Dani Laidley has opened up about the decades spent hiding herself behind a mask, both as a child and during her career in the AFL before her gender transition.
An AFL veteran both as a player and coach, primarily with North Melbourne, Laidley was unwillingly thrust into the spotlight when, after being arrested outside a former partner's home in 2020, images of her wearing a dress and a wig in police custody were shared by police officers.
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Laidley had been charged with and later pleaded guilty to stalking and breaching a family violence order, however her treatment by Victoria Police was acknowledged as a breach of human rights by chief commissioner Shane Patton, who publicly apologised to her.
The 55-year-old later rekindled her relationship with the Kangaroos, with her former teammates expressing concern and ultimately rallying around her after her transition.
As the dust settles on the eventuful period of her life, Laidley has spoken to 60 Minutes about the decades of pain that led up to her arrest in 2020.
— 60 Minutes Australia (@60Mins) August 24, 2022
She said the batle of trying to mask who she truly was ultimately led her down a path of self-destruction involving addiction and mental health issues.
“There used to be a skinny kid, bloke running around a footy field like a maniac,” she tells 60 Minutes.
“But that was a part of the mask, to cover up.
“I wouldn’t let people get close to me. I thought I was coping really well, but obviously that wasn’t the case.”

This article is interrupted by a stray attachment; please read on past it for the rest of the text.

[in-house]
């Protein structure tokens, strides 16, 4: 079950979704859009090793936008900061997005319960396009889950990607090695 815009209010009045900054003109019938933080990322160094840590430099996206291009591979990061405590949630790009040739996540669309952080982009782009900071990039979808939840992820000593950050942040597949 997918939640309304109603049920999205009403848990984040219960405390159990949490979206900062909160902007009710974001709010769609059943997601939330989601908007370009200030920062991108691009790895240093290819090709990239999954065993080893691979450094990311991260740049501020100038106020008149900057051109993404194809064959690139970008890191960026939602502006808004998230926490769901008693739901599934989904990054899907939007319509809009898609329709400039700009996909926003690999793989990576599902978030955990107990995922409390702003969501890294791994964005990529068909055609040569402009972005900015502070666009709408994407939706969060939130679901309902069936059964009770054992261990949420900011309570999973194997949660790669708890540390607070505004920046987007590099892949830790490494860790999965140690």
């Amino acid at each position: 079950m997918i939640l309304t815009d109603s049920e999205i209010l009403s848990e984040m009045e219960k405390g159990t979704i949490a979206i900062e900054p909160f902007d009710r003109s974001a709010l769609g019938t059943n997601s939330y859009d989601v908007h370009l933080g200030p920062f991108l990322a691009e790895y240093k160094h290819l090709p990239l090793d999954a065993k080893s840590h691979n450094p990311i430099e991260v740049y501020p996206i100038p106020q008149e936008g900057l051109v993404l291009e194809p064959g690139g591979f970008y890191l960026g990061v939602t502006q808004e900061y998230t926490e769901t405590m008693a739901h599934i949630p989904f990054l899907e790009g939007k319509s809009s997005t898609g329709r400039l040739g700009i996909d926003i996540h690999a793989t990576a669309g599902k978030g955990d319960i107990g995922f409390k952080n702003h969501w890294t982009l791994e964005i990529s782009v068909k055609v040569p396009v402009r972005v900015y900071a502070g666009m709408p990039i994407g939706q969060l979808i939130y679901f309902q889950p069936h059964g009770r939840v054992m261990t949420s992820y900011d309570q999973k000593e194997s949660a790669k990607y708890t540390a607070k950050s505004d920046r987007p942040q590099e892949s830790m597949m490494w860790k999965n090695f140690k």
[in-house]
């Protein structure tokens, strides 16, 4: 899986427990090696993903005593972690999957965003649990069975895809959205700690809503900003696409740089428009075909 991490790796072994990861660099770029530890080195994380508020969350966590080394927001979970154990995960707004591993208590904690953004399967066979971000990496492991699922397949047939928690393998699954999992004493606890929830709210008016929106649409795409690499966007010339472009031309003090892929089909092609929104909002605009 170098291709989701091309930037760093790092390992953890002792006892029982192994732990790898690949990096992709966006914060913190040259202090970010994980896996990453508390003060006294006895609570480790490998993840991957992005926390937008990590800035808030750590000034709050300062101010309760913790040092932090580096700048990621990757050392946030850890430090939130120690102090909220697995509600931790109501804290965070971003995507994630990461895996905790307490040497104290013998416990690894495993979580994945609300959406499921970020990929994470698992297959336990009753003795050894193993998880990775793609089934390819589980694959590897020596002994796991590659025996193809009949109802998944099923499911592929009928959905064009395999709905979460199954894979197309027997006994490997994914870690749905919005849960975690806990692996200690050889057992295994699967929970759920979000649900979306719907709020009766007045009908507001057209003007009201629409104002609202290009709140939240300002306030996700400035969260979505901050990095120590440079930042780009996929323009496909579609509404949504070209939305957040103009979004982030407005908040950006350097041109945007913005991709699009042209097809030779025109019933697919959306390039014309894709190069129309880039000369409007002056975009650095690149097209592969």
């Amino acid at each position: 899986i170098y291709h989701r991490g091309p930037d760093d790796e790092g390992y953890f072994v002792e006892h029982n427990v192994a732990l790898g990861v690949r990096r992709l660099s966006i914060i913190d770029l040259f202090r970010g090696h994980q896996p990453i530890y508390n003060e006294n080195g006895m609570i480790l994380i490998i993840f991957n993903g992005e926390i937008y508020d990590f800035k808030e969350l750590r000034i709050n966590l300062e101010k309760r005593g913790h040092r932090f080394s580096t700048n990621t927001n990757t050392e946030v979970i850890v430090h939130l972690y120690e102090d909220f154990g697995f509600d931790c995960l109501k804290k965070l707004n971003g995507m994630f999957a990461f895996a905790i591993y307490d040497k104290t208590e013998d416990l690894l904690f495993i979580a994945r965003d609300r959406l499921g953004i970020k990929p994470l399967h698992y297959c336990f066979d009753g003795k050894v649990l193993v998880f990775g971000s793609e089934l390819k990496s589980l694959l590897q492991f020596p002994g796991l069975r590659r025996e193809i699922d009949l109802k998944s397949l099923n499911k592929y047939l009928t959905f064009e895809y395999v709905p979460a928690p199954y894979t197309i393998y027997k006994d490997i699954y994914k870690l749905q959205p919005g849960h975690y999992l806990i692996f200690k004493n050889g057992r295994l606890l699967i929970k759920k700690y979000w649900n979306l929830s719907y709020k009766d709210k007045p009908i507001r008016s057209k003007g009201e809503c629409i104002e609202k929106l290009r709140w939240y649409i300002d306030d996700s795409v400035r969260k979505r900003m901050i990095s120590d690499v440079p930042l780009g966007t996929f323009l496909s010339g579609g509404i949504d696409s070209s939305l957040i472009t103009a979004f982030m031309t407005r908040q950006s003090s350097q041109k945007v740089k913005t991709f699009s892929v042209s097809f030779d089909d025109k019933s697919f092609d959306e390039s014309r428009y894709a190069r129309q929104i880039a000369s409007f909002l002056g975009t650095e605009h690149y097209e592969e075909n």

Laidley described the actions of Victoria Police officers as an 'invasion of privacy', having reached a confidential settlement with police in the months after the incident.
“Life hasn’t been easy, I’ve found it tough the whole way through,” she said.
“Now I can be myself with everyone.”
Dani Laidley discusses battle with gender dysphoria
Earlier this year, Laidley joined the Triple M commentary team and discussed the struggle she faced for 49 years with feeling different on the inside from who she was on the outside.
The former North Melbourne star said she felt 'embarrassed' throughout her life, but has been grateful of the support she has received from the wider AFL community.
“It’s been a tough road to here but I’ve just been really overwhelmed just by the support of the wider AFL community,” Laidley said.
"You live in fear and shame and embarrassment for years and then to come out like it did, it’s been really tough on my family, but now, to a person, it’s been great.
"They accept me for who I am, the person I am now, and hopefully there’s a lot of life to live.”
Laidley, who won a premiership with the Kangaroos in 1996 before later going on to coach the side, joined several key club figures for a gathering to celebrate the club eliminating their debt in 2021 in a prominent public appearance.
During her time in the commentary box, Laidley took the opportunity to explain her journey and detailed the difficulty of coming to terms with gender dysphoria.
“Gender dysphoria is the medical condition for people who their gender identity is not congruent with how they feel on the inside (to) what is on the outside," she added.
“It again is different from our sex, that is the bits that we’re born with. And then you have your sexual preference, who you’re attracted to. I’m a girls girl and my lovely Donna will be listening down in the stands.
“That’s gender dysphoria, it causes a great deal of white noise 24/7 and overtakes your thinking and overtakes your ability to live life normally."
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